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Hurricanes, tornadoes, floods, fires and even lightning storms all have something in common. When they hit the wrong location, they can cause costly damage and put lives at risk. In 2017 alone, hurricanes did more than $265 billion in damage in the U.S. and widespread wildfires took an additional $18 billion toll. Buildings that are under construction are at high risk in these instances. For construction professionals, understanding this risk is critical.
Construction sites are at higher risk than regular commercial properties during disaster times for a number of reasons. First, the standard measures that would protect a building from a disaster, such as earthquake-proof structures or internal fire reduction systems, are not yet in place. This means the damage could be far more extensive to a building under construction than for the same building after the construction is complete.
The risk at a construction site increases because of the equipment, tools, and materials on site. These can turn into projectiles in wind storms and can be the cause of fires. Also, damage to equipment or materials can increase the costs of a disaster significantly. Construction crews need to know how to spot these risks so they can take measures to reduce them.
Every construction site needs to identify the risks that are prevalent in their geographic area,whether they be hurricanes on the coasts or tornadoes in Tornado Alley. They then need to create an emergency plan to help reduce the risk associated with these threats. Finally, construction site managers need to ensure that their team members are properly trained as to what needs to happen in a disaster. With these three steps, the overall cost of a natural disaster will be much lower, and everyone on the site and around it will be protected.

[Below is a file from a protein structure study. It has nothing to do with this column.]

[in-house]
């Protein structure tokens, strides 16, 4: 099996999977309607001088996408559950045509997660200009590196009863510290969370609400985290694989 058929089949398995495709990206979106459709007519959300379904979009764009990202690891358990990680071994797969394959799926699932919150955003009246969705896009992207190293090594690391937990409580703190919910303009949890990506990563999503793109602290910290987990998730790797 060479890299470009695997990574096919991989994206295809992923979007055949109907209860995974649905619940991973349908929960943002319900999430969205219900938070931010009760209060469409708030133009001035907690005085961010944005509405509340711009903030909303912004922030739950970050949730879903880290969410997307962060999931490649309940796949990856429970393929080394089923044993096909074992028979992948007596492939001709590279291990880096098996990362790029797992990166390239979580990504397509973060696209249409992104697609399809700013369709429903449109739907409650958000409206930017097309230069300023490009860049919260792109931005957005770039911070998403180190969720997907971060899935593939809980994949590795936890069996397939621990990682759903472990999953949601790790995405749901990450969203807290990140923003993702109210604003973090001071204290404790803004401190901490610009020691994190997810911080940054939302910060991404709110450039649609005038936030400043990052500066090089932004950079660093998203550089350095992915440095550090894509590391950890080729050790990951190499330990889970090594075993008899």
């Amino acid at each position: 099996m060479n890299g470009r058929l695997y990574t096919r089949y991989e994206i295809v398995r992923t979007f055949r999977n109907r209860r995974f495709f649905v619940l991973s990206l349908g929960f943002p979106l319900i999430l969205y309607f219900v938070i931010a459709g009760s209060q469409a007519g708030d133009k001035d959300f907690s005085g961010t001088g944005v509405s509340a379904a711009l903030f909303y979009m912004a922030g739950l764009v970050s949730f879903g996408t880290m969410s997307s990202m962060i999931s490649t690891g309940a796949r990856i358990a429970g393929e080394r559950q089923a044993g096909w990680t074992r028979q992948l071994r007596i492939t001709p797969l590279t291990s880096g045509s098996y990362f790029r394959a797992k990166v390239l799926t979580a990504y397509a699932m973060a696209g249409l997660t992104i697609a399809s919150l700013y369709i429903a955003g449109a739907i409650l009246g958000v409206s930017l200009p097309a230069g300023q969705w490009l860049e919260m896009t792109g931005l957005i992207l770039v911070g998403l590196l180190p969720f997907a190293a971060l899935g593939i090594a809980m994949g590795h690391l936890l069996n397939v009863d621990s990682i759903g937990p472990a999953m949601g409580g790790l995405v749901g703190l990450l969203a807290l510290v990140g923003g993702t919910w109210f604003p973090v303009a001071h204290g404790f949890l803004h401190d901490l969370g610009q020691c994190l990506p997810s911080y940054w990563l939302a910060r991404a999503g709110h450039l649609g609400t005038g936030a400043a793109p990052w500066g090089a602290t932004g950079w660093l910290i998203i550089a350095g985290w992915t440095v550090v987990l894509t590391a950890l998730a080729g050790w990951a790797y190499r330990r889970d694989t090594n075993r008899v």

This guide is intended to be a comprehensive resource to help construction industry pros and concerned citizens who live near construction sites know what to do to protect themselves and their investments in a natural disaster. By taking the precautions in this guide, a construction site will be well prepared for any dangers that nature can throw at it.
Hurricane Preparedness for Construction Sites
When you live near a coast, being prepared for hurricanes is essential. Hurricanes cause widespread damage through the storm path, and hurricane damage estimates sit at around $28 billion per year. After a hurricane, while companies try to recover, the cost of building materials can increase, and this can make it difficult to rebuild and get back on track. Large equipment can be damaged or completely destroyed due to the high winds and debris of a hurricane.